How Flow Can Enliven Your Life

Don’t you just love a chart that explains your feelings to you, in a way that feels more legit than reading your astrological chart? Like this one, that’s backed by real and actual science?

The Fancy Flow Chart

If you’re feeling anxious, for example, it just might be because you’re overly challenged and woefully short on the skills to meet the task at hand. Being thrown into the deep end of the pool with zilcho training — like in a “sink or swim” work culture — feels like the top left corner of this chart. (It also feels like shit and the need for Xanax, but I didn’t have enough room to write all those words in the little triangle.)

If you’re feeling bored, for example, you might not be faced with any kind of challenge at all — even if you’ve got the skills to crush the job at hand. When there’s no job to crush most of us don’t do so well, do we? As you can see in the bottom middle of the chart, it might feel like contentment at first (like if we’re cooling off from a flaming phase of burnout), but it gets boring in a hurry and most of us Type-A-ers want to GET ON WITH A GOOD OLD-FASHIONED ENDEAVOR ALREADY.

So what’s with the yellow polka-dot section of the chart?

Yes, friends, that’s where we want to be.

Those of us who effectively balance the see-saw of challenge and skill get swept up in that optimal experience known as flow — the immersed psychological state associated with highly engaging activities. (RIP, Mihaly Csikszentmihalyi, the psychologist who recognized and wrote the book on this liquid-gold-of-positive-psychology concept.) We know we’re in a state of flow when we feel swept up in the thing we’re doing… when we’re “in the zone” and we lose track of time… when we’re anything but bored or tired when doing it… when we participate in the activity out of sheer and utter enjoyment (and not just because your boss or Mother made you do it).

I’ve written about flow before (here) and I’m not going to say what I said then all over again. This time I have three questions for you to reflect on and answer. Ready?

Question #1: What activities get you into the revered state of flow?

  • Most people feel flow-ey when they’re challenged with a task that nudges them to the outer limits of their skill level. Picture your comfort zone like a bubble around you, with your right foot sticking just outside the bubble, toes wiggling in the wind. You know your foot won’t get lopped off (so you’re safe). Doesn’t it feel a little bit thrilling to be stepping into new territory, ready to try and learn and accomplish and feel fully engaged? Where can you push up to the edge of your comfort zone? What activities in and out of work get you feeling fully committed and alive?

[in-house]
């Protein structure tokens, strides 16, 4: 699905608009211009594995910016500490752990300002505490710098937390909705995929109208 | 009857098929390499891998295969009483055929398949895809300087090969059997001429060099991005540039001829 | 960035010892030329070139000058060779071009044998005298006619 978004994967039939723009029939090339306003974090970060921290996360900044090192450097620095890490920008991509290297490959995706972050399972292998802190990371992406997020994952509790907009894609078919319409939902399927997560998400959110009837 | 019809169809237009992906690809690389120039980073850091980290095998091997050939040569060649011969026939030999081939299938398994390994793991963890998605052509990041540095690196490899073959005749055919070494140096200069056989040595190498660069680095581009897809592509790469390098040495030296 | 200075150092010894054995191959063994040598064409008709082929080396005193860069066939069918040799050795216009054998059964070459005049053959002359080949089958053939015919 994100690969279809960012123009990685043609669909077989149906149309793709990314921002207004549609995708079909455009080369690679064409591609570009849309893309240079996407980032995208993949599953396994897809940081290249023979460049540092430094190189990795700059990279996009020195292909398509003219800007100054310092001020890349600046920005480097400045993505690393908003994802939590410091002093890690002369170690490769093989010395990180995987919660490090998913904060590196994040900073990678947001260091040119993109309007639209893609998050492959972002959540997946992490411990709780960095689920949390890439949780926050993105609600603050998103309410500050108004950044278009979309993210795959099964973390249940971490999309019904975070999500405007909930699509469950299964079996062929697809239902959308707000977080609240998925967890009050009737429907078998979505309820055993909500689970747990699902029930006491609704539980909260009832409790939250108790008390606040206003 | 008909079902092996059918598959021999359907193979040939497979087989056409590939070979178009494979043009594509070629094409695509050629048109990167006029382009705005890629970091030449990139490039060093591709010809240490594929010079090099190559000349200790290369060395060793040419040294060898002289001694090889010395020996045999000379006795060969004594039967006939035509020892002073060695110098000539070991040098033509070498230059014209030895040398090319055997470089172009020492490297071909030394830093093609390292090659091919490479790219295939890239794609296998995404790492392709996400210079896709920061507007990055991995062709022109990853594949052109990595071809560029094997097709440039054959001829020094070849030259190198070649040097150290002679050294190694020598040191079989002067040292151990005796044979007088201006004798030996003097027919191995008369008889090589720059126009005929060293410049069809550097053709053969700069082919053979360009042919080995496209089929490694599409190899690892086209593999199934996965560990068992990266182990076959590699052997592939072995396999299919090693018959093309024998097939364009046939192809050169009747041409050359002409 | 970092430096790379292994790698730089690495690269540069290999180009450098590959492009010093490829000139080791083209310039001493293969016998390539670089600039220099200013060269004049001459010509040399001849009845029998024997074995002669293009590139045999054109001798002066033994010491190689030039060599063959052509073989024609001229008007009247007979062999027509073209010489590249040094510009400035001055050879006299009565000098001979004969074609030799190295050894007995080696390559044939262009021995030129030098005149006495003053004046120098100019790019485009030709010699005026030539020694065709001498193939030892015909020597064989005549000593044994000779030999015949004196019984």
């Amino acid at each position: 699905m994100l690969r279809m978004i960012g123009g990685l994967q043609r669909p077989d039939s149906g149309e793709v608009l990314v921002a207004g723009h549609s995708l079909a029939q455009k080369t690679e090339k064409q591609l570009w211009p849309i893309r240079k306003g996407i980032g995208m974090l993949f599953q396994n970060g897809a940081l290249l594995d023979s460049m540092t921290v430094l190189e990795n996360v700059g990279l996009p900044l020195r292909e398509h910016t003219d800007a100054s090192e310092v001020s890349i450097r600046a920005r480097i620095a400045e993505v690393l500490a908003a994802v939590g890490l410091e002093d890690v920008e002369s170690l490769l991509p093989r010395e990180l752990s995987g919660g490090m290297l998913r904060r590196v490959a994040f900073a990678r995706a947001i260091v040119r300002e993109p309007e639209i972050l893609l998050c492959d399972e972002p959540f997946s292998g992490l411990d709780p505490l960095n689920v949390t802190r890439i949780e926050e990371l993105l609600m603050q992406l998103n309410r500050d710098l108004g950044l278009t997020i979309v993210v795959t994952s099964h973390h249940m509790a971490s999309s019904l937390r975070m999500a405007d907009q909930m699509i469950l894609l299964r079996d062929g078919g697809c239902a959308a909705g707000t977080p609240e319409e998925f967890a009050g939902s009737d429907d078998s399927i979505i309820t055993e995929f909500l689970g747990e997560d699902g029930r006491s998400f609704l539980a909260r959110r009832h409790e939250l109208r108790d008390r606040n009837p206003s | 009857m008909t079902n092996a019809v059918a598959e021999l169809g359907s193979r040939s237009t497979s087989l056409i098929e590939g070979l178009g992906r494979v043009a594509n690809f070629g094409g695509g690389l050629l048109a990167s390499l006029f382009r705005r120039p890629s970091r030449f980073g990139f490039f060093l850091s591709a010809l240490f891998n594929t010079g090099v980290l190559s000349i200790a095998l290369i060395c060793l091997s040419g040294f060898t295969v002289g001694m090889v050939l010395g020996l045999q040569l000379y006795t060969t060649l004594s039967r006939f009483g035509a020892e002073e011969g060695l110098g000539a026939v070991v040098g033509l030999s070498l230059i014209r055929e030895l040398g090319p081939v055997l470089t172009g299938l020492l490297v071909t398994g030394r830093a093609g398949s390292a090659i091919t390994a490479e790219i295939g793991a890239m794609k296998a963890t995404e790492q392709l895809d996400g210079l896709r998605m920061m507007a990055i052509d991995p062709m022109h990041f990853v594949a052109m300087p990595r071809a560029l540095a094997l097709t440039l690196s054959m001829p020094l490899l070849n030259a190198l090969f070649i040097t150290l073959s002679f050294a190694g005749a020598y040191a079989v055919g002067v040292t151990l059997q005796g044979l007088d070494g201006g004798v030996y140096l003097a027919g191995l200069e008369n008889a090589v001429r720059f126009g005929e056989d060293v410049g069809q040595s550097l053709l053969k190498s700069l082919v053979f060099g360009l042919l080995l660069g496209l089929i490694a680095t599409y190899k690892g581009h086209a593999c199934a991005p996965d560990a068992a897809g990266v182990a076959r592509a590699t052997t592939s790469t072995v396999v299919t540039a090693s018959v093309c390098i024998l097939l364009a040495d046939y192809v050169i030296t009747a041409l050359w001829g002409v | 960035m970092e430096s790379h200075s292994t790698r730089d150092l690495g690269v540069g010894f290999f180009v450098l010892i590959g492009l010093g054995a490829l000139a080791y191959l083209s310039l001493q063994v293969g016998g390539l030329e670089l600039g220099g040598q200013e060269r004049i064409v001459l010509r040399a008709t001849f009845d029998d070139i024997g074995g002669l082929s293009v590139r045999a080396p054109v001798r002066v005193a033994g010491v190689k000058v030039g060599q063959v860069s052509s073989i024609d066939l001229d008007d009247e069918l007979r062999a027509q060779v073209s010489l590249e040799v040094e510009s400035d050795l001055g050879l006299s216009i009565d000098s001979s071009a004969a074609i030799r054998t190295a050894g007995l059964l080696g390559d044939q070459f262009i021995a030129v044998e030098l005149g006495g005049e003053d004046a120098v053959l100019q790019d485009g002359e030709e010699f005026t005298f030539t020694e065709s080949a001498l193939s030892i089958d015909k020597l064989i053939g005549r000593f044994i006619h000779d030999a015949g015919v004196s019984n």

Question #2: When was the last time you felt flow?

  • We like the idea of getting into flow during our precious leisure time, but Csikszentmihalyi points this uncomfortable point out about how we tend to squander our free time: “Although, as we have seen, people generally long to leave their places of work and get home, ready to put their hard-earned free time to use, all too often they have no idea what to do there. Ironically, jobs are actually easier to enjoy than free time, because like flow activities they have built-in goals, feedback, rules, and challenges, all of which encourage one to become involved in one’s work, to concentrate and lose oneself in it. Free time, on the other hand, is unstructured, and requires much greater effort to be shaped into something that can be enjoyed.” This troubles me because I have been known to squander many an evening and weekend (i.e.: passively watching Inventing Anna). Does this trouble you, too? How can you set goals and build a little more structure around your activities, to let flow… flow?


Question #3: How do you know you’re in a state of flow? What does it feel like?

  • Most people experience a sense of immersion when in flow — they’re totally focused on the canvas they are painting/ the rock-climbing route they are struggling to reach the top of/ the spreadsheet they are creating. This concentration allows them to be fully present and dismiss other distractions.
  • Many people report feeling an unstoppable sense of control, as though achievement is inevitable.
  • A loss of self-consciousness is also a key characteristic of flow; our ego gets to go on a little holiday when we let ourselves get swept up in the enrapturing task at hand.
  • Get in touch with what flow feels like to you, and seek to recreate that feeling as often as possible. Really notice how you feel when you’re getting carried away by the experience of the moment. It feels undeniably lively, doesn’t it?


A too-easy life feels like a snorefest. A too-tough life feels like a giant uphill battle that always ends in failure. But the zone that exists between challenge and skill, with the right goals and feedback along the way… well that’s one of the pathways to subjective well-being and motivation. I’m going to go work on some kind of art thing, which always sweeps me up into the current of flow. What will you do to get swept away?

Jodi Wellman

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